Results tagged ‘ Universal Rain Checks ’
As you may be aware, I embark upon yet another Minor League road trip this Friday. While on the road I strive to have a set of established routines, so that my content remains consistent from location to location. Blog posts, MiLB.com stories, photo galleries, hotel room reviews, player interviews and Designated Eater Vine videos will be provided this next time around, but for one reader that’s not enough. This reader, he wants more.
And what does this reader want, specifically?
Cupdates — as in, information regarding the specifics of each team’s collectible plastic drinkwear accompanied by corresponding visuals.
This cup-besotted reader is Peter Golkin, last seen on this blog advocating for the “Universal Rain Check” (a guest post that resulted in a series of very thoughtful comments, though “the powers that be” didn’t see fit to respond). This time Golkin’s agitating is directed at me specifically, however, and I may accede to his demands if it is demonstrated that they do not occur in a vacuum. I now give this virtual floor over to Golkin, so that he may make his case.
With the new season well under way and Minor League Baseball still heatedly debating the concept of a transformational, good-at-any-park Universal Raincheck (OK, that idea was completely ignored), attention now shifts downward–under the seats amid the soggy post-game detritus.
What Minor League Baseball fans want to know is: Which teams will bring forth the great stadium soda cups of 2013?
Besides the potential jackpot from a killer cap, ballclubs have no more alluring canvas on which to paint their identities than the 16- or 24-ounce plastic vessel now given by architects its own seatside suspension system.
Beer cups tend to be clear and generic for the benefit of security. But an illustrated soda cup begs for a collectable’s afterlife. Perhaps a spot next to the backyard hammock or snug in the minivan’s console. Even as a dipper’s cuspidor, the ballpark cup suggests longevity like few souvenirs can.
So what is the state of the MiLB soda cup in 2013?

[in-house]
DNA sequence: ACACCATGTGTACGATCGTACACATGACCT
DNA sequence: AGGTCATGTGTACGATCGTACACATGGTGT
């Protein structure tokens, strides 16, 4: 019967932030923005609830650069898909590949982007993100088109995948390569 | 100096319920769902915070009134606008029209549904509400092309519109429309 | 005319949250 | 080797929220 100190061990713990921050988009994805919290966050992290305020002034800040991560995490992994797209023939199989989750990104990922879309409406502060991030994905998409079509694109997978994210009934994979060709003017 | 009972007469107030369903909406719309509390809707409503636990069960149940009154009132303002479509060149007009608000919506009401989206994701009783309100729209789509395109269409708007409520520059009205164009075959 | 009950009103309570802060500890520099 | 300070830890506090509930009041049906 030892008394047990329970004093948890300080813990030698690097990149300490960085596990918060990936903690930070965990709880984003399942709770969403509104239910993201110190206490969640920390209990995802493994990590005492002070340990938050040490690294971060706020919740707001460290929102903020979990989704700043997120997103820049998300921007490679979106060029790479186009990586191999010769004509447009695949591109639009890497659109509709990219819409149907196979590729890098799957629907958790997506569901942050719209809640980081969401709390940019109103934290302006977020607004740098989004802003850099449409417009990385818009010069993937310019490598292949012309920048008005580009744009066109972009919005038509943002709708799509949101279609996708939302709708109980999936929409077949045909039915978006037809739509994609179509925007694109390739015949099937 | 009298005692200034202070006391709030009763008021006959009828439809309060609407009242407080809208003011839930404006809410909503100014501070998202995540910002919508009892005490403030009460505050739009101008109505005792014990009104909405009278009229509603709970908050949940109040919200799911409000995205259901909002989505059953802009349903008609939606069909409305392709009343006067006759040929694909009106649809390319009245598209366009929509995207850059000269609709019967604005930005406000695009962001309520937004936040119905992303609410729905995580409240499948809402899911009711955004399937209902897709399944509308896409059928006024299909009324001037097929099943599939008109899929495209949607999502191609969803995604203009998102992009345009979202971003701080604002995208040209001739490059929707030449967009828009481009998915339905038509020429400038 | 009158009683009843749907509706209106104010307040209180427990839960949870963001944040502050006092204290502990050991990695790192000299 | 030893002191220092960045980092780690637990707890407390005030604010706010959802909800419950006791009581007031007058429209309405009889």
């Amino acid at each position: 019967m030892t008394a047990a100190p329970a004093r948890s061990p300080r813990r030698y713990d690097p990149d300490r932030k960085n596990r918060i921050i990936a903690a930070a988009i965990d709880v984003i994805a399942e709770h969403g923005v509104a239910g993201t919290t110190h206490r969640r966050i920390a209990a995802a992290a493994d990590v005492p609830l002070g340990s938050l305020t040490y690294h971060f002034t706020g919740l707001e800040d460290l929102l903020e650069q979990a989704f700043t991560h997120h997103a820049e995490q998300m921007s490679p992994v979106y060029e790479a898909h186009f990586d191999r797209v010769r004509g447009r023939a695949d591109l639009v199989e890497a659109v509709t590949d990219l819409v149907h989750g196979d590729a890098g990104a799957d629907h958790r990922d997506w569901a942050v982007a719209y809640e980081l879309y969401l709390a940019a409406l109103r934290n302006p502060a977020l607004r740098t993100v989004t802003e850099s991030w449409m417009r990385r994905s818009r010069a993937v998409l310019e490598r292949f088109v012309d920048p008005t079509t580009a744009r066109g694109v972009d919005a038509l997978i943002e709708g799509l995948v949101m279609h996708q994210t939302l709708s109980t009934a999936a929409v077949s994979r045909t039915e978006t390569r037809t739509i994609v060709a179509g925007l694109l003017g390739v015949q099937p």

Are teams going with thin, delicate models with high centers of gravity and pastel logos like those from Churchill Container Co.? Or are they opting for the thick and litho-friendly Dynamic Drinkware tumbler, like Greensboro did last year with its memorable “Grasshopper Gone Big Time” series? (Yes, they still called Giancarlo Stanton “Mike” but that’s what his superimposed signature reads and the cup was a keeper nonetheless.)
And unlike with official team headwear, money does not have to be a factor in the preservation and study of stadium soda cups. All that’s needed are patience and a willingness to touch someone else’s moist refuse. That’s why ballparks have bathroom sinks and free napkins.
As Rougned Odor continues to make his way toward Arlington and Eastern League clubs keep adding rival logos to urinal strainers, let us also pay close attention to those graspable plastic works of sports art and history.
We want pictures and we want stats (capacity, price of cup with drink, manufacturer, ads/no ads, dishwasher-friendly? etc.) Perhaps this is why Twitter was invented.
Regardless of the ultimate format, a regular MiLB Cupdate is long overdue in this, our unprecedented Information Age.I’ll drink to that and to memories of the man once known as Mike Stanton, Big Grasshopper.
So what say YOU? Should “cupdates” become a regular part of my road trip coverage? If the people speak, I shall listen.